To cross or not to cross monitoring decisions based on everyday life experience in a simulated traffic task
Number of pages
SourceJournal of Psychophysiology, 27, 3, (2013), pp. 113-123
Article / Letter to editor
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SW OZ DCC CO
SW OW PWO [owi]
SW OZ BSI OGG
Journal of Psychophysiology
SubjectAction, intention, and motor control; DI-BCB_DCC_Theme 2: Perception, Action and Control; DI-BCB_DCC_Theme 3: Plasticity and Memory; Developmental Psychopathology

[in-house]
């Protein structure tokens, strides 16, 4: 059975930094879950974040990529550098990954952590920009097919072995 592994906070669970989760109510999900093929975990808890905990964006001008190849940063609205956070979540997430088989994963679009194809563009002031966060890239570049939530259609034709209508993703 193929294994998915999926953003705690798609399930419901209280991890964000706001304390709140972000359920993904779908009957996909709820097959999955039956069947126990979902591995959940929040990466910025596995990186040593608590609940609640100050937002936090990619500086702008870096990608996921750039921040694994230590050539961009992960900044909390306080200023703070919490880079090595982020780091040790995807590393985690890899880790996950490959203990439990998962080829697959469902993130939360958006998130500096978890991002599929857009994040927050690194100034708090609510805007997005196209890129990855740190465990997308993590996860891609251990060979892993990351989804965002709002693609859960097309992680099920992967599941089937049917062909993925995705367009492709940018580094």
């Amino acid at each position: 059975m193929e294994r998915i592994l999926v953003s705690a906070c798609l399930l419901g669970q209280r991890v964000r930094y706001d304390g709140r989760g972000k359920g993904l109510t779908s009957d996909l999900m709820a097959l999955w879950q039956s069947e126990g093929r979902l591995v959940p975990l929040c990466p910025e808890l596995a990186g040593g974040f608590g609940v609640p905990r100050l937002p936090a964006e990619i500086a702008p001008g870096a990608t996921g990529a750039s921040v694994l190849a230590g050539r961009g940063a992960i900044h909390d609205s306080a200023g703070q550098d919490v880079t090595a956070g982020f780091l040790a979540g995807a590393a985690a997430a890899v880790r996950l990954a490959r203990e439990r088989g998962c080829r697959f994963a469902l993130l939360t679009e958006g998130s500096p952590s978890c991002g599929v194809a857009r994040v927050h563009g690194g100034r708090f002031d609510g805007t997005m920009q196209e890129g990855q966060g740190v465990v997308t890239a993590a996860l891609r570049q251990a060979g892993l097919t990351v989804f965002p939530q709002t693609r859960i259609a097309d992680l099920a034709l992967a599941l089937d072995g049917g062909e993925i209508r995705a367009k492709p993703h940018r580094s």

Different theoretical accounts have attempted to integrate anterior cingulate cortex involvement in relation to conflict detection, error-likelihood predictions, and error monitoring. Regarding the latter, event-related potential studies have identified the feedback-related negativity (FRN) component in relation to processing feedback which indicates that a particular outcome was worse than expected. According to the conflict-monitoring theory the stimulus-locked N2 reflects pre-response conflict. Assumptions of these theories have been made on the basis of relatively simple response-mapping tasks, rather than more complex decision-making processes associated with everyday situations. The question remains whether expectancies and conflicts induced by everyday knowledge similarly affect decision-making processes. To answer this question, electroencephalogram and behavioral measurements were obtained while participants performed a simulated traffic task that varied high and low ambiguous situations at an intersection by presenting multiple varying traffic light combinations. Although feedback was kept constant for the different conditions, the tendency to cross was more pronounced for traffic light combinations that in reallife are associated with proceeding, as opposed to more ambiguous traffic light combinations not uniquely associated with a specific response. On a neurophysiological level, the stimulus-locked N2 was enhanced on trials that induced experience-based conflict and the FRN was more pronounced for negative as compared to positive feedback, but did not differ as a function of everyday expectancies related to traffic rules. The current study shows that well-learned everyday rules may influence decision-making processes in situations that are associated with the application of these rules, even if responding accordingly does not lead to the intended outcomes.
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